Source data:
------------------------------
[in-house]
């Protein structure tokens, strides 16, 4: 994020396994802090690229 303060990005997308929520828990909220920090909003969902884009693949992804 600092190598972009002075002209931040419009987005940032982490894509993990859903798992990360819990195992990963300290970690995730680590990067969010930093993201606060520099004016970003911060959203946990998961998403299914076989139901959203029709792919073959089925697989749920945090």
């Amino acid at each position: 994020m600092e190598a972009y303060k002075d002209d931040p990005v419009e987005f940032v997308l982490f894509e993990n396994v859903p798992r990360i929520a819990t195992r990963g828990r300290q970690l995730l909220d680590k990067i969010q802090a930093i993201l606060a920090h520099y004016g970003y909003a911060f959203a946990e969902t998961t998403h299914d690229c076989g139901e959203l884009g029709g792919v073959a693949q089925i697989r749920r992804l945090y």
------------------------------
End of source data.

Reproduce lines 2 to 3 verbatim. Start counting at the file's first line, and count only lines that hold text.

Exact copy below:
């Protein structure tokens, strides 16, 4: 994020396994802090690229 303060990005997308929520828990909220920090909003969902884009693949992804 600092190598972009002075002209931040419009987005940032982490894509993990859903798992990360819990195992990963300290970690995730680590990067969010930093993201606060520099004016970003911060959203946990998961998403299914076989139901959203029709792919073959089925697989749920945090």
């Amino acid at each position: 994020m600092e190598a972009y303060k002075d002209d931040p990005v419009e987005f940032v997308l982490f894509e993990n396994v859903p798992r990360i929520a819990t195992r990963g828990r300290q970690l995730l909220d680590k990067i969010q802090a930093i993201l606060a920090h520099y004016g970003y909003a911060f959203a946990e969902t998961t998403h299914d690229c076989g139901e959203l884009g029709g792919v073959a693949q089925i697989r749920r992804l945090y």